New ODOT map shows fatal traffic crashes in real time

Red dots are 2023 deaths. 2024 deaths are shown in blue.

For all the critiques lobbed at the Oregon Department of Transportation on this website, the fact is they actually do a lot of very good and important work. While the bad stuff (which is mostly how they throw billions at freeway expansions and don’t do enough to reduce driving capacity and improve safety on urban arterials) tends to overshadow where they’re actually moving forward, that doesn’t mean change and progress isn’t happening at the agency.

During an update on ODOT’s safety work shared at the May 9th Oregon Transportation Commission meeting, the agency’s Policy, Data and Analysis Division Administrator Amanda Pietz shared several important items. Chief among them is a map that just launched a few months ago that gives us a more up-to-date and interactive view of where people are dying on Oregon roads.

Beyond engineering, enforcement, education, data is a huge part any good road safety program. Similar to the City of Portland and Metro, ODOT wants zero deaths to occur on the entire system. They’ve stated a goal of “no deaths or life-changing injuries on Oregon’s transportation system by 2035.” And that’ll be an extremely tall order given current trends.

Slide from May 9th OTC meeting.

Fatality rates in Oregon are the highest they’ve been in three decades and we’ve settled into a grim average of about 600 deaths per year — about half of which occurred on state-owned roads. The number of people killed while walking is a “pressing issue” according to one slide shared at last week’s meeting. 126 pedestrians were killed in 2022 compared to the previous five year average of 80.

One shocking graph Pietz shared was how all types of crashes increased in 2022 versus the five year average from 2017 to 2021. Intersection crashes were up 71%. Crashes that happened around a school bus or in a school zone were up 109%! This chart is the best illustration of the post-pandemic driving freak-out I’ve ever seen.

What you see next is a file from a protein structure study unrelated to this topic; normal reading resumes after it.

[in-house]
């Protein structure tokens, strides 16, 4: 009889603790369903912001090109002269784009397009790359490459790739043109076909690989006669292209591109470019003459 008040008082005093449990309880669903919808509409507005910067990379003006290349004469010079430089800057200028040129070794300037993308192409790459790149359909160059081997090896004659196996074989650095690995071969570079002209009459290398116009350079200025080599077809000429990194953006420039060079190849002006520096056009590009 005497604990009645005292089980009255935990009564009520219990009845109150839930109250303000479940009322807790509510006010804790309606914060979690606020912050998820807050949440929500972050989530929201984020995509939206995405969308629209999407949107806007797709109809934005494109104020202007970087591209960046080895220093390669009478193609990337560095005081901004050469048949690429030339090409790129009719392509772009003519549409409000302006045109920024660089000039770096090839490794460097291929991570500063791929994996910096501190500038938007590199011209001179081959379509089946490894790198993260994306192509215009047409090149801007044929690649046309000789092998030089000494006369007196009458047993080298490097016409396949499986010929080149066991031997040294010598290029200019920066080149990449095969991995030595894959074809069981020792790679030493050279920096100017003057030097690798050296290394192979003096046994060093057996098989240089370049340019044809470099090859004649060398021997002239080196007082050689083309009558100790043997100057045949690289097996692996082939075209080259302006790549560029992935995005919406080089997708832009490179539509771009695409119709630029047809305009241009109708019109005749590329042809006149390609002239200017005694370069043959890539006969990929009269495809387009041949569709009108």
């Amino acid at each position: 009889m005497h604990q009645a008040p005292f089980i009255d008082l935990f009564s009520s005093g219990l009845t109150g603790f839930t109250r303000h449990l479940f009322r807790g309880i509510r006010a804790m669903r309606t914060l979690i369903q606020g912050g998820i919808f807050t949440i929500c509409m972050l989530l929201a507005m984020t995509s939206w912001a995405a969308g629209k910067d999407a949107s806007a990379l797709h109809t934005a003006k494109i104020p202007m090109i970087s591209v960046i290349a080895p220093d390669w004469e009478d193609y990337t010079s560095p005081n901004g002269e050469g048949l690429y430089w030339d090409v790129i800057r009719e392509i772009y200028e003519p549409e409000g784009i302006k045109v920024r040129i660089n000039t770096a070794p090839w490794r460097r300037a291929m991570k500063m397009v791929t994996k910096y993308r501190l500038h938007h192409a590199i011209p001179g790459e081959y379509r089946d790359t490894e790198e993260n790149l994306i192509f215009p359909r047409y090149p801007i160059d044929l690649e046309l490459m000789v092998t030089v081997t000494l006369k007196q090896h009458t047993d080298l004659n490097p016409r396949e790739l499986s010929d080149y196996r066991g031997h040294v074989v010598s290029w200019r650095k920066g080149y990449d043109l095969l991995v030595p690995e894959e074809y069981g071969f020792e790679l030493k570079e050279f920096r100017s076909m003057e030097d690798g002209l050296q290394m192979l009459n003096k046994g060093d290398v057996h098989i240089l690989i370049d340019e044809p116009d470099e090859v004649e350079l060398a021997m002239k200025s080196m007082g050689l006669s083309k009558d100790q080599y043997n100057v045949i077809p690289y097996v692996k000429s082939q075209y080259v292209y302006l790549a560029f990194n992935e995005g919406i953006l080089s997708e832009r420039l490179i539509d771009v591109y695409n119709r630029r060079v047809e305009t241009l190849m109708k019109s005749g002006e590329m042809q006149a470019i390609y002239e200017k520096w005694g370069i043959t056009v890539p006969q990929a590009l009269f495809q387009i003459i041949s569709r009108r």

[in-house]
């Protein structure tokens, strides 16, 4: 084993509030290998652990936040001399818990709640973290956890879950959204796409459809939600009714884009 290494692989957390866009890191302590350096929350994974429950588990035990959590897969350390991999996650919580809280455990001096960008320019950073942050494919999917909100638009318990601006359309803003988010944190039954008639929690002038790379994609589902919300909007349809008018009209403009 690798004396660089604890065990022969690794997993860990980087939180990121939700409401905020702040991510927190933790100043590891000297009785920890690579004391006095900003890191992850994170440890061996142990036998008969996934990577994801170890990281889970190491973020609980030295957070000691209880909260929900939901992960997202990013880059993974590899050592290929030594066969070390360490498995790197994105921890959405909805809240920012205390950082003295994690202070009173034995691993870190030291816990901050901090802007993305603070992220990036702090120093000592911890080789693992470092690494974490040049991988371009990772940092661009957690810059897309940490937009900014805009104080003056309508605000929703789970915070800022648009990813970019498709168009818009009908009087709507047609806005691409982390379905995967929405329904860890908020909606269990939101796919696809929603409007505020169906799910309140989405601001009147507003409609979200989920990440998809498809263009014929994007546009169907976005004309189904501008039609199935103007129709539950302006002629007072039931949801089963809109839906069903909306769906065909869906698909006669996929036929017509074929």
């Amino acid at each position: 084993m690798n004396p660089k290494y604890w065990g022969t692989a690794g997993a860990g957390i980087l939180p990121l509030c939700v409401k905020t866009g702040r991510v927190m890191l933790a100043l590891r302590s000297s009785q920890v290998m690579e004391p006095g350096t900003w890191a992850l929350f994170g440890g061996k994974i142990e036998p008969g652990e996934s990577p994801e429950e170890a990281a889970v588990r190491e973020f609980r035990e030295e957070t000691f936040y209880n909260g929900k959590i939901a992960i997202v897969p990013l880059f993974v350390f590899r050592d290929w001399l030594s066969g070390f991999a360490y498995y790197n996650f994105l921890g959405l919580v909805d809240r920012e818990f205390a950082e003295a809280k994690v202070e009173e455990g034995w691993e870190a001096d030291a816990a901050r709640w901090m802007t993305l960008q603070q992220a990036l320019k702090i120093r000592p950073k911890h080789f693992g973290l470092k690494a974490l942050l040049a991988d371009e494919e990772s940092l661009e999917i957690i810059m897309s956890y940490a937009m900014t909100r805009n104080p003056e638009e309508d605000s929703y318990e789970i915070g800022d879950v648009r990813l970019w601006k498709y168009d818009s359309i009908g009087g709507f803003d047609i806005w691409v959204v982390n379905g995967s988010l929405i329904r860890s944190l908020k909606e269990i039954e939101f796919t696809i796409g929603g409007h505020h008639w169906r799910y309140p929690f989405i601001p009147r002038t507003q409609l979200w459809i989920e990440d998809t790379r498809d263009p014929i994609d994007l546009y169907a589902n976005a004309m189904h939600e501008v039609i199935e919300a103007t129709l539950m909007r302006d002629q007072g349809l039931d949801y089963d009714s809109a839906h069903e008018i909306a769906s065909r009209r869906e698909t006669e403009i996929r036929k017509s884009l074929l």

Pietz is big on data and believes it’s key to reaching zero deaths. On that note, she shared ODOT’s Crash Analysis & Reporting Unit Initial Fatal Crash Information Viewer (CARUIFCIV, lol). It’s a GIS-based map that contains information on all fatal crashes in the state. So far the map includes details about all fatals from 2023 and 2024.

The timeliness of this information is a new thing for ODOT.

In the past, data would take months — even years — to trickle out of city police and DMV reports, then local transportation departments and eventually to State databases. But with “crash data timeliness” one of the areas ODOT was tasked to address in their Strategic Plan, Pietz and her team have rolled out this map as one way to tackle that problem.

“When we get a report about a death we enter it that night,” Pietz told Transportation Commission members at their May 9th meeting. “So this is essentially live information where you can see traffic fatalities across the state that’s interactive. So instead of waiting a year, or even longer in some cases, to have that information, we have it live so we can start to be more responsive to some of those things.”

If you’re an advocate, city staffer, or in the media, you’ll definitely want to bookmark this page. And hopefully by 2035, you can delete it.

— For more see ODOT’s Crash Data and Statistics page.

Jonathan Maus (Publisher/Editor)

Jonathan Maus (Publisher/Editor)

Founder of BikePortland (in 2005). Father of three. North Portlander. Basketball lover. Car owner and driver. If you have questions or feedback about this site or my work, feel free to contact me at @jonathan_maus on Twitter, via email at, or phone/text at 503-706-8804. Also, if you read and appreciate this site, please become a supporter.

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Paul Cone
Paul Cone
26 days ago

Weird that they built this in ArcGIS Web App Viewer, which is deprecated and being retired in July. I expect they’ll have to rebuild it soon in ArcGIS Experience Builder, which is what many of us GIS types are having to do with other web map apps.